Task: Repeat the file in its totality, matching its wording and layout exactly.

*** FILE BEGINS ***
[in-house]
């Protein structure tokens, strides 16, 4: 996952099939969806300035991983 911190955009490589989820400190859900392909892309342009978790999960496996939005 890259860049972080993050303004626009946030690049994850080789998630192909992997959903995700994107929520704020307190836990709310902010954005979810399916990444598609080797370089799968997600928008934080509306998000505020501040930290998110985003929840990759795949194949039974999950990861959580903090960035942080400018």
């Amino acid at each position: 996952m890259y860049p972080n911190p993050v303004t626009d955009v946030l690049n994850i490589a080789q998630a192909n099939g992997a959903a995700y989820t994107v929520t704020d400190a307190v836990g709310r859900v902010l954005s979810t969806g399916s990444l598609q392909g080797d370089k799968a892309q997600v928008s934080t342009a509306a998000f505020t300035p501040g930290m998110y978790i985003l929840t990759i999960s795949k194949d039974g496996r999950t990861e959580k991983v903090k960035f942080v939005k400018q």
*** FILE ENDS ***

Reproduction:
[in-house]
């Protein structure tokens, strides 16, 4: 996952099939969806300035991983 911190955009490589989820400190859900392909892309342009978790999960496996939005 890259860049972080993050303004626009946030690049994850080789998630192909992997959903995700994107929520704020307190836990709310902010954005979810399916990444598609080797370089799968997600928008934080509306998000505020501040930290998110985003929840990759795949194949039974999950990861959580903090960035942080400018």
């Amino acid at each position: 996952m890259y860049p972080n911190p993050v303004t626009d955009v946030l690049n994850i490589a080789q998630a192909n099939g992997a959903a995700y989820t994107v929520t704020d400190a307190v836990g709310r859900v902010l954005s979810t969806g399916s990444l598609q392909g080797d370089k799968a892309q997600v928008s934080t342009a509306a998000f505020t300035p501040g930290m998110y978790i985003l929840t990759i999960s795949k194949d039974g496996r999950t990861e959580k991983v903090k960035f942080v939005k400018q």